The breakthrough of the “independents” in the Lebanese elections shows possibilities for change

November 2019 protest in Lebanon Photo: Kaepora~enwiki/CC

Iain Dalton

On May 15, Lebanese voters headed to the polls in one of the strangest elections in recent years. The unprecedented social breakdown in Lebanon in recent years served as the backdrop for this election. Inflation is now over 200% and unemployment has tripled over the past two years. Lebanon has also not escaped the fallout from the Russian invasion of Ukraine, with 80% of the country’s wheat supplied by Ukraine.

A significant feature of the elections was the formal withdrawal from the race of the Future Movement, the Sunni electoral vehicle of the Hariri dynasty, whose leader, Saad Hariri, had been prime minister leading a 20-person parliamentary bloc . in the last elections. But others, including the outgoing Prime Minister, did not stand for election.

Despite these withdrawals, a record 1,043 candidates stood for election. Following the October 17, 2019 uprising against the then Saad Hariri government’s austerity measures and the mass protests that erupted after the tragic Beirut port explosion demanding accountability for the disaster, there were great hopes to see those who were not part of the traditional sectarian and religious groups. parties and blocs elected to parliament.

An opinion poll conducted in December 2021 revealed that almost 45% of Lebanese voters would not vote for the same party they had in 2018, while 40% were ready to vote for either independents or supporters. of the October 17 uprising. In particular, a number of parties had been formed explicitly on anti-sectarian lines or on the basis of support for the October 17 uprising.

Officially, 13 independents were elected, although not all of them were genuinely independent of the existing blocs and parties. For example, several independents had ties to Hariri’s Future Movement, and an October 17 party, Taqqadom, which won two seats, was listed with the Kataeb party, which emerged from one of the strongest sectarian militias. victims of the civil war.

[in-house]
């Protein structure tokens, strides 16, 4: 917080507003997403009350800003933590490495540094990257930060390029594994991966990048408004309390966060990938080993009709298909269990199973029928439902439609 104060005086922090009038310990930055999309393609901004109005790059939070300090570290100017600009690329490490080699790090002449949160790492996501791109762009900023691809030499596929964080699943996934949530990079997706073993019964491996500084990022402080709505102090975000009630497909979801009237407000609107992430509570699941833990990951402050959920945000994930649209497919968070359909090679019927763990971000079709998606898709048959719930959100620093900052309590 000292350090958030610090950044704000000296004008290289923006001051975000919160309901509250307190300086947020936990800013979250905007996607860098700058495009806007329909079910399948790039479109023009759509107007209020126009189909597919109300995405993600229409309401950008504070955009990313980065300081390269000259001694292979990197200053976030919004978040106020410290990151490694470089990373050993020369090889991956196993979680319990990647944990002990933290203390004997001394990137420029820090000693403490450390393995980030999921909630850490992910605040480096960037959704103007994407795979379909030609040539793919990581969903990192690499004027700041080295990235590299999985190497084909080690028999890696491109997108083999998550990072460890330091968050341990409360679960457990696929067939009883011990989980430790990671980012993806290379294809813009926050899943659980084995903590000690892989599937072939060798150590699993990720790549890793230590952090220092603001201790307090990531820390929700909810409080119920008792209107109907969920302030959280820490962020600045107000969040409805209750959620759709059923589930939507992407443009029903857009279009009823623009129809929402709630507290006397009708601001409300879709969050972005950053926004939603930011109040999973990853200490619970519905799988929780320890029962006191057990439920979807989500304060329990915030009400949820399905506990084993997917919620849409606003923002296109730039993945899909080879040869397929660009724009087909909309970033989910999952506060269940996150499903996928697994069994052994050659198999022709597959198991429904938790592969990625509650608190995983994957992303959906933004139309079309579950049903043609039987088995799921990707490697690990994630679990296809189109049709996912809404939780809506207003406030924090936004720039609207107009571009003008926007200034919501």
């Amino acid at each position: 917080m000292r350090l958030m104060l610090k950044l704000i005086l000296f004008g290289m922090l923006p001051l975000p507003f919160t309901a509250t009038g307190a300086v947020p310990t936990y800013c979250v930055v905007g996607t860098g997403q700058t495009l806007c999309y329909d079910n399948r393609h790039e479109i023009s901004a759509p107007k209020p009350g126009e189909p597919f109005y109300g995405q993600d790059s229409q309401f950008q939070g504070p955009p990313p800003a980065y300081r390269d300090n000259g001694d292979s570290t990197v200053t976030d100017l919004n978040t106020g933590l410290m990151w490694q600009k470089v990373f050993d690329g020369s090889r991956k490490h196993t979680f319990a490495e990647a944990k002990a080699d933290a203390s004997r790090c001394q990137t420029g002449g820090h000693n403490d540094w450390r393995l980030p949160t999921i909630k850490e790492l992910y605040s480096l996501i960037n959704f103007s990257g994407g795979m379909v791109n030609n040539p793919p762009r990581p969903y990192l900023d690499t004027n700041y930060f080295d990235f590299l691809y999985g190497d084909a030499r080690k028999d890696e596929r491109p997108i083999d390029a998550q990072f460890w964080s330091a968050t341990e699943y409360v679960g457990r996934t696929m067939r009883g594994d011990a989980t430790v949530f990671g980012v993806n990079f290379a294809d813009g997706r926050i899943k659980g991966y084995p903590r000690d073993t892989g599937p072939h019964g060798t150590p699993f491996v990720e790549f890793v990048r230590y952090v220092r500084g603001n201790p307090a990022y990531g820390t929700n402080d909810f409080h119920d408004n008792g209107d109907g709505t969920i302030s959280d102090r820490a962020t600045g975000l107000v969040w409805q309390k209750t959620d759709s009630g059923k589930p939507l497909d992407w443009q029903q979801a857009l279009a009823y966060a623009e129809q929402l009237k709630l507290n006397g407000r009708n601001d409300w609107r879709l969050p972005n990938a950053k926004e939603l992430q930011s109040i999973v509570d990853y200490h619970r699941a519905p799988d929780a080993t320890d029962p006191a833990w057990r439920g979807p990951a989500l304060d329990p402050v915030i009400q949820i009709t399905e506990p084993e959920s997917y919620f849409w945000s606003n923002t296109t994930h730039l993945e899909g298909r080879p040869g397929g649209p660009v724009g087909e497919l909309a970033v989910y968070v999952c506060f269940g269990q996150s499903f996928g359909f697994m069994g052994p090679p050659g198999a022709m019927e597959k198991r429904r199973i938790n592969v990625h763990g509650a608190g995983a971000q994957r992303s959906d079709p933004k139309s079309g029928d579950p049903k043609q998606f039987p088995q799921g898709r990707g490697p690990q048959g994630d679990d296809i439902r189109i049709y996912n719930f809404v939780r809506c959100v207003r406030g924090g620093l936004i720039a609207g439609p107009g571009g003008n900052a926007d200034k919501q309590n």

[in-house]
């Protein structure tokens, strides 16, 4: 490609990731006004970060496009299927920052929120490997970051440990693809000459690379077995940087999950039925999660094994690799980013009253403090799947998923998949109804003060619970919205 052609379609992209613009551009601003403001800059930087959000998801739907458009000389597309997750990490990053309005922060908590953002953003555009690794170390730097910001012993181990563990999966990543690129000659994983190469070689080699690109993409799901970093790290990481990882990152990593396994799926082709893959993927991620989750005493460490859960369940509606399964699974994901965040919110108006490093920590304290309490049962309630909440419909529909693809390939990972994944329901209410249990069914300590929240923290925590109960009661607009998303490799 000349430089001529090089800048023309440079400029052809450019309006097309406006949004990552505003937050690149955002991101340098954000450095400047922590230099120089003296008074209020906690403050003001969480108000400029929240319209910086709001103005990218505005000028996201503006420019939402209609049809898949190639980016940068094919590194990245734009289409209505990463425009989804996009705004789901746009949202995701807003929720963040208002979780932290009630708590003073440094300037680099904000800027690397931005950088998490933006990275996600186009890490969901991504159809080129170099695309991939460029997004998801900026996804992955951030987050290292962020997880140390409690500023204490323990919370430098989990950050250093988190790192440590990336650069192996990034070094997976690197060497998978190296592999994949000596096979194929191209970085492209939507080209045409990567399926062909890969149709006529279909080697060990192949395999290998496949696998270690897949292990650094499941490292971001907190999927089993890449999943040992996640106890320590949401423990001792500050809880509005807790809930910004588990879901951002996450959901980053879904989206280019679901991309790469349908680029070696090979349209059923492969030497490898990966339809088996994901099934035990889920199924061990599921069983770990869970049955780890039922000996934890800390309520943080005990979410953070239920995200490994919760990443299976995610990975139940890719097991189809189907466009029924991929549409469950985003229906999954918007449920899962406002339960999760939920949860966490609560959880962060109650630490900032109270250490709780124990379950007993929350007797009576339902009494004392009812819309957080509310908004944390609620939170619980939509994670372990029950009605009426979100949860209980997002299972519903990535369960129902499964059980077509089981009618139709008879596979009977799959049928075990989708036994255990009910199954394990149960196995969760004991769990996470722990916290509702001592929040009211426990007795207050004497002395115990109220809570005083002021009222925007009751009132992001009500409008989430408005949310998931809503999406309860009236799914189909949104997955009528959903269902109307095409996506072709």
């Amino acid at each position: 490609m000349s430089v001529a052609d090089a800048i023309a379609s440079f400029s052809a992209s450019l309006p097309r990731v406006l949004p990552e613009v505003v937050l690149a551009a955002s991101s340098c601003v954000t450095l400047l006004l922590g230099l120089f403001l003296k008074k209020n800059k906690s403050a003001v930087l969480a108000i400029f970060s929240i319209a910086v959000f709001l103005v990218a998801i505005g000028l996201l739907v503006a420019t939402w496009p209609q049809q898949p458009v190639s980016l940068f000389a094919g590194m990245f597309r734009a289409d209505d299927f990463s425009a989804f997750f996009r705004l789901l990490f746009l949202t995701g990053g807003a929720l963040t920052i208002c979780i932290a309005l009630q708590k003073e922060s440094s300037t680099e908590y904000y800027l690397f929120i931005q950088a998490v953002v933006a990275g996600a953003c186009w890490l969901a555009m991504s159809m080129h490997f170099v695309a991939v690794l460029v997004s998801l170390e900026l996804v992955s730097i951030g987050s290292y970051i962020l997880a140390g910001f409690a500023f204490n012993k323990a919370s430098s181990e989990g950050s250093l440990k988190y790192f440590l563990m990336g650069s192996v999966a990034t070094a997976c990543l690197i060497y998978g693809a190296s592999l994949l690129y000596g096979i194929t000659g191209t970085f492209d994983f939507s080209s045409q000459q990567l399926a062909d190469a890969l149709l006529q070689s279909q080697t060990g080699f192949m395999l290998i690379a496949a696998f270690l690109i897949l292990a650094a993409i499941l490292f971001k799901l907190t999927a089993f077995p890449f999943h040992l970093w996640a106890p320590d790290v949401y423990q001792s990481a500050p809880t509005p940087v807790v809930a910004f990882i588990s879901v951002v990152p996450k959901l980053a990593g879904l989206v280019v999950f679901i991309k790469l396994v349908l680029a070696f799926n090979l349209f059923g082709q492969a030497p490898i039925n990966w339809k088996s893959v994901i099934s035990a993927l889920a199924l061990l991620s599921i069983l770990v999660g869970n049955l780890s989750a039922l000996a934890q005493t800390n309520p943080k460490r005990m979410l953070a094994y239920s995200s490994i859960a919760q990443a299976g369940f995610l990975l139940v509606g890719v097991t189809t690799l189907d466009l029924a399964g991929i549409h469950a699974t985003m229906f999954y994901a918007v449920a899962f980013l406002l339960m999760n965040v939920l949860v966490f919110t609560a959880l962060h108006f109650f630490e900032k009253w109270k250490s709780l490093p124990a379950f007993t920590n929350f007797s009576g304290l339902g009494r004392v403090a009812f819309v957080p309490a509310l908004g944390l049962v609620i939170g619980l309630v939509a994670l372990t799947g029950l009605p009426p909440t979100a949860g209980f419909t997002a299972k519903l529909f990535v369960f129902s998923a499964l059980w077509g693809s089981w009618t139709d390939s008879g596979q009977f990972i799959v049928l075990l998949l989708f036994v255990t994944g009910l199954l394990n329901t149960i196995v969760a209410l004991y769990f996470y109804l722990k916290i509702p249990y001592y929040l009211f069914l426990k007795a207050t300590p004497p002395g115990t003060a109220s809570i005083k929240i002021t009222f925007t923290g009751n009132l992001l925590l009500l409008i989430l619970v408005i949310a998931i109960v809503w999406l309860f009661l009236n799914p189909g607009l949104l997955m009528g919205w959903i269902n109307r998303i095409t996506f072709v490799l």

But independents who have won also include Melham Khalif, who in November 2019 won the Beirut Bar Association elections as an independent. Perhaps, more promisingly, they also include Ibrahim Mneimneh of the Beirut Resists campaign, who previously ran unsuccessfully in the 2018 election due to his involvement in the Beirut litter protests in 2015.

In a speech to the press after his election, Mneimneh highlighted opposition to sellouts and attacks on living standards and rights, and concluded with these words: “The real battle began today because the elections are one of the frontiers against this regime. Our next rendezvous is in municipalities, unions, universities and the streets until we destroy the system and reclaim our present and our future.

The real battle begins soon

This real battle will begin soon, as the new government tries to push through parliament the eight conditions imposed on Lebanon for a new IMF bailout agreed in April. These include lower state spending, higher taxes, privatizations and debt reductions, with much of the burden falling on the poorest sections of Lebanese society.

This will be more difficult given the more unstable parliament that was elected, with the Hezbollah-Amal-Free Patriotic Current bloc losing its parliamentary majority, but the opposing Lebanese Forces party also not holding a majority. Under the Lebanese constitution, key state and parliamentary positions are each allocated to specific religious groups such as Sunni Muslims, Shia Muslims and members of different Christian denominations, a system that has been implicitly rejected by the mass protests of 2015, and those between 2019 and 2021.

Thus, Nabih Berri, the outgoing speaker of parliament and leader of Amal, will face a re-election vote, which the Lebanese Forces and other “Christian” opposition groups will reject. However, since the post must be held by a Shia (Amal and Hezbollah hold all Shia seats), he is likely to be elected by default. Other more contested elections will take place for the vice-president (a Greek Orthodox) and the president (a Maronite) who must also be elected by parliament. The key to stopping the proposed attacks on the Lebanese masses will be the struggle of Lebanese workers and their unions, alongside other oppressed layers in Lebanon, such as the large number of refugees from various conflicts in the region. If these true independents build on this layer, even one or two clear voices in parliament could serve as a platform for the kind of mass struggles needed to defeat these attacks on the Lebanese masses. This could pave the way for the reconstruction of the labor movement in Lebanon and its own mass party that could begin the outlines of a socialist alternative to the misery that capitalism has inflicted on the country.

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